One common problem encountered is dog owners who stop the antibiotics early instead of finishing up the bottle as instructed on the label. It may be tempting to stop the antibiotic early as soon as the dog seems to get better, but this is a big mistake as it gives the bacteria the opportunity to make a come-back paving the path for a potential recurrence requiring a stronger antibiotic.
A Matter of Antibiotics
Not all antibiotics are created equal and not all bacteria are the same. If your dog's infection is not getting better by the day, there are therefore chances that he may need a different antibiotic.
Not giving the right antibiotic is often a matter of dog owners who feel tempted to skip the veterinarian and self-treat at home giving antibiotics prescribed for humans, which may not always be appropriate or are perhaps are even expired or stored improperly. Depending on the location of the infection, some antibiotics may have a hard time penetrating a specific type of tissue or the antibiotic may be ineffective in killing a particular strain of bacteria.
If the antibiotics were prescribed by your vet and you are giving them exactly as prescribed and they are not working, there are chances your vet may need to do a culture and sensitivity test to determine exactly what bacteria are present and which antibiotics work best to combat these.
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Generally, prescribing broad-spectrum antibiotics such as Clavamox from the get-go is a good ideas because these antibiotics cover a wide variety of bacteria, but there might be circumstances where the vet may prefer prescribing other types. Some conservative vets may elect to use the narrower-spectrum types because they can do the job and help prevent antibiotic resistance.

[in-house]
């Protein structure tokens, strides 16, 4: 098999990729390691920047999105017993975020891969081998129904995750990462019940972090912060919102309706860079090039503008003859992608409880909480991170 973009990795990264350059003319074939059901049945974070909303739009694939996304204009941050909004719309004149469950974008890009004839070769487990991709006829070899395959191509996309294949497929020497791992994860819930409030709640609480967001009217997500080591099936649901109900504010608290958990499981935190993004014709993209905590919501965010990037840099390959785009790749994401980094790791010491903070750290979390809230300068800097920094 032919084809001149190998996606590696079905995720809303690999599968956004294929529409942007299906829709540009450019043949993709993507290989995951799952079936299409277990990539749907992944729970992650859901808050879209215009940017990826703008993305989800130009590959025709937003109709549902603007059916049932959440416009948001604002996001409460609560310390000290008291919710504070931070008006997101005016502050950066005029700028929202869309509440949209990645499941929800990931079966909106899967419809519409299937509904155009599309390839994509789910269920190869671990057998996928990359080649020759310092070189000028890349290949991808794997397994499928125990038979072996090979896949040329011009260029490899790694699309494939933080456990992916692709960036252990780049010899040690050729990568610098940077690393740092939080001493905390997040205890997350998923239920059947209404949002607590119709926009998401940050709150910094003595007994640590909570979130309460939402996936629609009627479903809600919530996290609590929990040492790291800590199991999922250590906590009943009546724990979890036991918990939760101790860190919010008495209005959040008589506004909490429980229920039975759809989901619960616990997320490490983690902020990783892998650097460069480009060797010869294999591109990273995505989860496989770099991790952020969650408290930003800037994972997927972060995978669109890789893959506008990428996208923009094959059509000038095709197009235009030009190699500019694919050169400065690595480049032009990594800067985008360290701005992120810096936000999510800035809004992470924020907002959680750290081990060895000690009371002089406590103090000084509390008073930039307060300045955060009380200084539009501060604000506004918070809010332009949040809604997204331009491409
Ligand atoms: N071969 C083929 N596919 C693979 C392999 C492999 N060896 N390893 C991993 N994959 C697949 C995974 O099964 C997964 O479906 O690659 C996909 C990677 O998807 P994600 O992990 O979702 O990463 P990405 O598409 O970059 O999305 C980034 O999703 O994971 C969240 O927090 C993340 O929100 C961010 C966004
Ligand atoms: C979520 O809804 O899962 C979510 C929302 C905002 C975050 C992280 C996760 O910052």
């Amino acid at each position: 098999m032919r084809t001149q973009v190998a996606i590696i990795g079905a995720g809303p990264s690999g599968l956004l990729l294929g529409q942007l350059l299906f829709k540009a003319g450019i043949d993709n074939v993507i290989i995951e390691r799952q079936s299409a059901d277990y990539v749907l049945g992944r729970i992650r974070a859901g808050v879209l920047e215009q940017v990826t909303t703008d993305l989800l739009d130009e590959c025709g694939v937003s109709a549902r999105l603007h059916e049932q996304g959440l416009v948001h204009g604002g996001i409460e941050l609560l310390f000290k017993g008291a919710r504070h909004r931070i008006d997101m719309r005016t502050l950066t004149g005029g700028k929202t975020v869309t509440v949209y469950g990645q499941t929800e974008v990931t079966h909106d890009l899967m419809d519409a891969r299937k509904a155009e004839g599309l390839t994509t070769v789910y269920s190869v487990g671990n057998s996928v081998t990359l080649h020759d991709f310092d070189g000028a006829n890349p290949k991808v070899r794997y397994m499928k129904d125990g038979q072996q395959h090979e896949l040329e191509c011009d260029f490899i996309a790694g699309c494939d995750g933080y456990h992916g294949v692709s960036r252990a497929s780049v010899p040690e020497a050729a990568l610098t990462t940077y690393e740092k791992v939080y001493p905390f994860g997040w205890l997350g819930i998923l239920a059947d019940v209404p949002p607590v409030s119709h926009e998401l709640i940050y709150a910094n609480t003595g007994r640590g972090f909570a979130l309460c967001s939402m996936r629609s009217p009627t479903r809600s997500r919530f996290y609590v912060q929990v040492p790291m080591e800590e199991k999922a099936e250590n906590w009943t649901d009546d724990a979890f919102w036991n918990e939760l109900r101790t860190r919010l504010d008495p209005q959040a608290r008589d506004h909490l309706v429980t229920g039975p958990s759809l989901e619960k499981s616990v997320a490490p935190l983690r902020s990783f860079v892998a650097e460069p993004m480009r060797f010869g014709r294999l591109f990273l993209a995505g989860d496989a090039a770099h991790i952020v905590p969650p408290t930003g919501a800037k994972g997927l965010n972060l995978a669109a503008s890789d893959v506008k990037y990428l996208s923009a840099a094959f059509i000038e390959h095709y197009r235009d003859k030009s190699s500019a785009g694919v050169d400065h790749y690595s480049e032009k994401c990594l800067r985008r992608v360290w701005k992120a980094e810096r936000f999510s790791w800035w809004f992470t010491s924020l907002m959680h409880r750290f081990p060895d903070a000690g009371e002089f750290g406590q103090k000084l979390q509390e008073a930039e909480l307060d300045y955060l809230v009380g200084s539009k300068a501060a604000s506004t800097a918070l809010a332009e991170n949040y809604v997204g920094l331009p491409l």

In the medical field there is a saying "if you hear hoofbeats, think horses and not zebras." What does this mean? It means that if a patient has a sneeze and the sniffles, the doctor will treat it as a cold instead of treating it as a rare tropical disease that is very unlikely to happen.
So if your dog presents with some distinct symptoms, your vet may assume he's dealing with a common condition rather than some other rare, uncommon condition that is less likely. Most vets generally do not like doing "guesswork" but sometimes they are forced to because of financial constraints of dog owners who cannot afford paying for an expensive battery of tests.